Stockholm University Baltic Sea Centre conducts research to support the management of the Baltic Sea, transmits useful scientific knowledge to the right place in society and provide essential infrastructure for marine monitoring, research and education.
The Baltic Sea Centre focuses on scientific issues that are important for understanding and managing the Baltic Sea and its catchment area.
In 2015 the United Nations general assembly set 17 global Sustainable Development Goals, SDGs, with the intention to achieve them by 2030. Many of the goals can be linked to the ocean but goal number 14 is named Life below water. Our scientific focus areas follow the targets of the SDG-goal and are studied as a whole, in a ecosystembased way:
- reducing eutrophication,
- fish and sustainable fisheries,
- minimizing environmental contaminants,
- the conservation of marine biodiversity,
- climate effects and the Baltic Sea.
Our researchers work with management and policy relevant issues, in close cooperation with a wide network of colleagues both in Sweden and internationally. Currently our researchers are involved in EU projects, such as the BONUS programme. The continuous dialogue and close collaboration with authorities, organizations and policy makers at various levels, is highly prioritized.
A prominent example is our close collaboration with HELCOM where our researchers at the Baltic Nest Institute (BNI) contributed significantly to the Baltic Sea Action Plan. The work method developed within Baltic Eye is now part of the whole centre. We try to disseminate all relevant knowledge and further promote scientifically based decisions aimed at improving the Baltic Sea environment.
Our researchers are also involved in basic research studies ranging from exploring the role of the coastal zone in the functioning of the Baltic Sea ecosystem to open sea field studies addressing major biogeochemical cycles, food web issues, marine habitats and the fate of contaminants.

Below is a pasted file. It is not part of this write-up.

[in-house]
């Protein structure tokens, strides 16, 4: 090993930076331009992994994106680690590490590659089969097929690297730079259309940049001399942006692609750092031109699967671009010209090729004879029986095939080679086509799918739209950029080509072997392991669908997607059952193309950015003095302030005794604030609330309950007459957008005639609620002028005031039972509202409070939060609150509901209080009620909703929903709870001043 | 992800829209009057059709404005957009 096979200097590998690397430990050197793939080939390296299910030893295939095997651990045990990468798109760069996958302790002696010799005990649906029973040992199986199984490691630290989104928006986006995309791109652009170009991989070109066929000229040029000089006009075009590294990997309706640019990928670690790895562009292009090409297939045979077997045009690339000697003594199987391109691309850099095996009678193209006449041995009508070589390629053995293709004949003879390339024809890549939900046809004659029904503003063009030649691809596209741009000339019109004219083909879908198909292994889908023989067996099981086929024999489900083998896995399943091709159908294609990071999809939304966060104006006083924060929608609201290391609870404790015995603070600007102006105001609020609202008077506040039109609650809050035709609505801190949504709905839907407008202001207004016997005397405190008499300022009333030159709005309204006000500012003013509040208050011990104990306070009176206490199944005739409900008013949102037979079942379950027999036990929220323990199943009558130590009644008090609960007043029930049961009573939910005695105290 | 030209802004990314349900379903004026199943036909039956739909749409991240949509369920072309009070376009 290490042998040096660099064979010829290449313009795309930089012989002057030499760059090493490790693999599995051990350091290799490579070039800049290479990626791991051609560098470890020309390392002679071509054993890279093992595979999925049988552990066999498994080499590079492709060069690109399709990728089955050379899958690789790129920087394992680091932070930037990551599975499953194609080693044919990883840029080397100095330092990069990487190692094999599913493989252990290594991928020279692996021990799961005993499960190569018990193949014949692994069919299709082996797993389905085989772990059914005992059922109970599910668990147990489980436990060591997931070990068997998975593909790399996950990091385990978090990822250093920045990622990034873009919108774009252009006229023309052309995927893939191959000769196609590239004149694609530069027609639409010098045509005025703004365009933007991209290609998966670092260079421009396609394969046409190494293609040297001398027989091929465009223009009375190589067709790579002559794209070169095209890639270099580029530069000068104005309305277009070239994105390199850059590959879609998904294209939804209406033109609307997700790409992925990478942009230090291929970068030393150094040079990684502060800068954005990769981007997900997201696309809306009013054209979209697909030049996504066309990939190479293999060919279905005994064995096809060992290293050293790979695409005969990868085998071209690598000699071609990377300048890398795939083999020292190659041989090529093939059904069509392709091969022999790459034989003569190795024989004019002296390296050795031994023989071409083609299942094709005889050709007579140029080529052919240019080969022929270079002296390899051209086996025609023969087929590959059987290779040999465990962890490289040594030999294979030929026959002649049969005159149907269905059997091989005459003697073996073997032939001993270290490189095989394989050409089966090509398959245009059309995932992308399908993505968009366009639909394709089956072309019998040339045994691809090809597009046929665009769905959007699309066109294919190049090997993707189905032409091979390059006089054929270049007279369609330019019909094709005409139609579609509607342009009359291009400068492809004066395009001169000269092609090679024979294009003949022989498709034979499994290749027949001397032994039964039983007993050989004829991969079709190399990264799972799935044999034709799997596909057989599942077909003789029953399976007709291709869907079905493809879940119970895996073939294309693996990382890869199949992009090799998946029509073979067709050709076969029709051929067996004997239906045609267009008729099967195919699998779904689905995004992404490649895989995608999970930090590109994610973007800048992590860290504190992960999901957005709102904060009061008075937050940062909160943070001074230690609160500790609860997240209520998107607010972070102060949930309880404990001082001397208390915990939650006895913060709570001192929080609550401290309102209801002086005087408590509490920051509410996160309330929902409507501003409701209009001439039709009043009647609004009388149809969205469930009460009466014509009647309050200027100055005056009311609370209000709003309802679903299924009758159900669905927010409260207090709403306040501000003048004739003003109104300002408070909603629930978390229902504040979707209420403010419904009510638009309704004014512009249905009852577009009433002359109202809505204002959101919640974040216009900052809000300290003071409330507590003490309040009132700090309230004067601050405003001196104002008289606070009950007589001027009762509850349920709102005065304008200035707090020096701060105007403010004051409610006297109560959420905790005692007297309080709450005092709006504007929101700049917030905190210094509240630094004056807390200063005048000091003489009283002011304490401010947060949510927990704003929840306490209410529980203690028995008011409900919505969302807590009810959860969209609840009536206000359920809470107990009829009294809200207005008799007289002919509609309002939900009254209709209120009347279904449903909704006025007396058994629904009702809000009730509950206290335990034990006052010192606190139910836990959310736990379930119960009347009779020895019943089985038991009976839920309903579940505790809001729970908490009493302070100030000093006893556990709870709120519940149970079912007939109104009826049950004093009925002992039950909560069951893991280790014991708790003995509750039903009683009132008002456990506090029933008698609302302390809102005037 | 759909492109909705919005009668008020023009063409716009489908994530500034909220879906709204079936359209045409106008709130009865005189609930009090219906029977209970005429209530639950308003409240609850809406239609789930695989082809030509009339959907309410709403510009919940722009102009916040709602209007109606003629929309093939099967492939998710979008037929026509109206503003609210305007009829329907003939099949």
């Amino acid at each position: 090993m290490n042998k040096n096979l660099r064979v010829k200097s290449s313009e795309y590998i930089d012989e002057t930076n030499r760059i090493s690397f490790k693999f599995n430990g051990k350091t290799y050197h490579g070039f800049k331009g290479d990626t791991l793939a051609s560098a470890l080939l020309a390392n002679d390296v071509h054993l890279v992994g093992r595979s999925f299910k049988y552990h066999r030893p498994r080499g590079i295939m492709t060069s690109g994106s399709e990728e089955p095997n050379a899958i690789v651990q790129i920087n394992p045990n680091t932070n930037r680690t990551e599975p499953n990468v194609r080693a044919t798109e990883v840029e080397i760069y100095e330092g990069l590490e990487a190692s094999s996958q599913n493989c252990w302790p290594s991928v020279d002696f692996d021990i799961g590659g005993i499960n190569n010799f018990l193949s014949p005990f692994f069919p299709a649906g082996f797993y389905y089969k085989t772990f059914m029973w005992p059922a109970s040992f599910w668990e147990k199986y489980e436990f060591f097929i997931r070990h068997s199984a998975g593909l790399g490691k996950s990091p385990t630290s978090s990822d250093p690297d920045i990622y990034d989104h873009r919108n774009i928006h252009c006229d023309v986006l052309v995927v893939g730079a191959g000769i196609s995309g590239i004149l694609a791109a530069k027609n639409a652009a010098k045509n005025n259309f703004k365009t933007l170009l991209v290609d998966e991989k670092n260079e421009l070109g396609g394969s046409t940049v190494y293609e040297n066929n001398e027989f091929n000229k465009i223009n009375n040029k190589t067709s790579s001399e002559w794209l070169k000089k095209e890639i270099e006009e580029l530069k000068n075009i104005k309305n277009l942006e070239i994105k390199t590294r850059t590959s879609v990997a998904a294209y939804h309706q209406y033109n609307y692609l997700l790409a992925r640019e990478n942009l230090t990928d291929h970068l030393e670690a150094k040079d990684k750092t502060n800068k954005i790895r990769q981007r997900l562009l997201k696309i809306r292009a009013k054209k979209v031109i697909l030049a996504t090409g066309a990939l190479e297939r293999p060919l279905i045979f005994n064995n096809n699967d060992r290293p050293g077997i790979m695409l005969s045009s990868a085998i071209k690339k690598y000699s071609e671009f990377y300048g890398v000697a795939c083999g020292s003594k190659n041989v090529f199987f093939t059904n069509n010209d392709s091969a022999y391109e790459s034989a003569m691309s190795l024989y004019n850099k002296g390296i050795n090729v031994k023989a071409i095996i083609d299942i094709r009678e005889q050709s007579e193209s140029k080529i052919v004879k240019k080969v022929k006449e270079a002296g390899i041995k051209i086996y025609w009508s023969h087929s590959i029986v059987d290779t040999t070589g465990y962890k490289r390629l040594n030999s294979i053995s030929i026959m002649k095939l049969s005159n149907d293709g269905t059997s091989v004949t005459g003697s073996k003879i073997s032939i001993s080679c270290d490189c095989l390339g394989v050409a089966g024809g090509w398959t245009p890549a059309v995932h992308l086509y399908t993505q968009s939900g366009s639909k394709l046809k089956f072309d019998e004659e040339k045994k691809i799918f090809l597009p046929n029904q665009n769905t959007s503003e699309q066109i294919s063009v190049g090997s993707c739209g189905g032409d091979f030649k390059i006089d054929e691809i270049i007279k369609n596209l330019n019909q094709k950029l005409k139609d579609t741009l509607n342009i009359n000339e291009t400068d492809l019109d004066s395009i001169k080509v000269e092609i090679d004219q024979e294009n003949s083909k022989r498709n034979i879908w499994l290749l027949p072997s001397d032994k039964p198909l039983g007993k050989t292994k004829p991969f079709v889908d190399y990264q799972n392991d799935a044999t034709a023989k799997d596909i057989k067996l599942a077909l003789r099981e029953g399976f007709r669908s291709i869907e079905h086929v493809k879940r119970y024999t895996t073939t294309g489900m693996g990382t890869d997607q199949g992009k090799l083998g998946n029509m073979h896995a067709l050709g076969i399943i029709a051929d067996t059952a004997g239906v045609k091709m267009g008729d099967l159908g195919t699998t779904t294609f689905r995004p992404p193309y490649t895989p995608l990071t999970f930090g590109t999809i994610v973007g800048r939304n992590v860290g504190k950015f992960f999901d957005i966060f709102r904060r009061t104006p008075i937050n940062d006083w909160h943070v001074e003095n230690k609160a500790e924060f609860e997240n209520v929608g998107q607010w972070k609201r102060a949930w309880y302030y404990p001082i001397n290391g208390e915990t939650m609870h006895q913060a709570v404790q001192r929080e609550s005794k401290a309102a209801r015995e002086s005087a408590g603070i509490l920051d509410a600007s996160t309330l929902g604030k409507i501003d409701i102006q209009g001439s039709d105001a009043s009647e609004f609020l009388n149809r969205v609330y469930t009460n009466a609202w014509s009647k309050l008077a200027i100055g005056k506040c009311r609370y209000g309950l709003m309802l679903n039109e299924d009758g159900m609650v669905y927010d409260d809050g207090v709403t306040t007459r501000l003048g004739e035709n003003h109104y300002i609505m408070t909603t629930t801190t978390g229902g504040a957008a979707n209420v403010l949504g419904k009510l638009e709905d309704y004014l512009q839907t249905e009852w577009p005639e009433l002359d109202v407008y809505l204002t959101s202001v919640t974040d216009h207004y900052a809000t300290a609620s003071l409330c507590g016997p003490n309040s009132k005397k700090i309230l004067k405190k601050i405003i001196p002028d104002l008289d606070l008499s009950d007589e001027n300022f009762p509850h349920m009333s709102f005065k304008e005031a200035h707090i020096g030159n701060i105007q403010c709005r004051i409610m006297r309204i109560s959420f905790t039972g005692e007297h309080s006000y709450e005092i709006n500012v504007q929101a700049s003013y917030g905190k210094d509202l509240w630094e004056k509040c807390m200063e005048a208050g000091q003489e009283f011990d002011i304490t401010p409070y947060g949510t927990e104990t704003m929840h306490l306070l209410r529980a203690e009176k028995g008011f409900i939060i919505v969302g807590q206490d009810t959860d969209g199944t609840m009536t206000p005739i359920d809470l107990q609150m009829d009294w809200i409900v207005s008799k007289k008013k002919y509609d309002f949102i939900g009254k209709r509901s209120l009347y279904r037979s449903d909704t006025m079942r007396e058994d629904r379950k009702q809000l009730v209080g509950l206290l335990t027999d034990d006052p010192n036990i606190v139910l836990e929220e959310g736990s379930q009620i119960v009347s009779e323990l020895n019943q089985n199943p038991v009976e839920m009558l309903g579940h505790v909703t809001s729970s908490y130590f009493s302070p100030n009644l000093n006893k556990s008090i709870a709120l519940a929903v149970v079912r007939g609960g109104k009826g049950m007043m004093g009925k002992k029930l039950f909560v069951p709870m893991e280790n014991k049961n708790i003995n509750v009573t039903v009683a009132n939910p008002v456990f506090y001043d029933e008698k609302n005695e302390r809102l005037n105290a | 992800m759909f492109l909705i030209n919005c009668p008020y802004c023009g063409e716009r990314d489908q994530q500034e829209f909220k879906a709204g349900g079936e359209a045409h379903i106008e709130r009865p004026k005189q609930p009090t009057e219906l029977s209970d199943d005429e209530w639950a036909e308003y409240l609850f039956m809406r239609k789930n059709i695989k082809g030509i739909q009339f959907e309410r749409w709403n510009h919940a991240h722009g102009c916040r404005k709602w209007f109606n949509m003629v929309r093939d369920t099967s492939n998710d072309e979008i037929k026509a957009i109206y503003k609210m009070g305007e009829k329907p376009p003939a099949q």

Contact us for more information about our current science or marine research at Stockholm University.
Analysis and synthesis
Our researchers form an interdisciplinary team whose projects have a strong focus on being applied and able to support decision-making and administrative processes. The environmental challenges we study are eutrophication, environmental pollutants, fisheries, coastal exploitation and climate change. We apply a source-to-sea approach since:
- many environmental problems in the Baltic Sea are caused by human activities in the catchment area
- the strong gradients of the semi-enclosed sea and stratified character are significant for material transport from rivers to coastal waters and open Baltic Sea.
Resources for research
We also provide, develop and maintain physical resources for marine research.
- The Askö Laboratory
- Monitoring stations and long times series
- Adapted and modern research vessels
- The Murre Lab for seabird research on Stora Karlsö Island, Gotland
Since 2014, Stockholm University and University of Helsinki have entered a strategic partnership with special focus on Baltic Sea research, including researcher training and infrastructure development.
Baltic Sea Fellows
Stockholm University intensifies the strategic Baltic Sea research. Baltic Sea Fellows gathers young researchers at various departments of the University, in a joint marine interdisciplinary research team at the Baltic Sea Centre. This initiative is a development of the governmental funding of strategic research areas (SFO).
Baltic Nest Institute, decision-support and marine modelling
The marine modelling group Baltic Nest Institute Sweden (BNI) assists HELCOM with scientific data and calculating emission ceilings for nitrogen and phosphorus within the HELCOM Baltic Sea Action Plan.
Last updated: November 4, 2021
Source: Baltic Sea Centre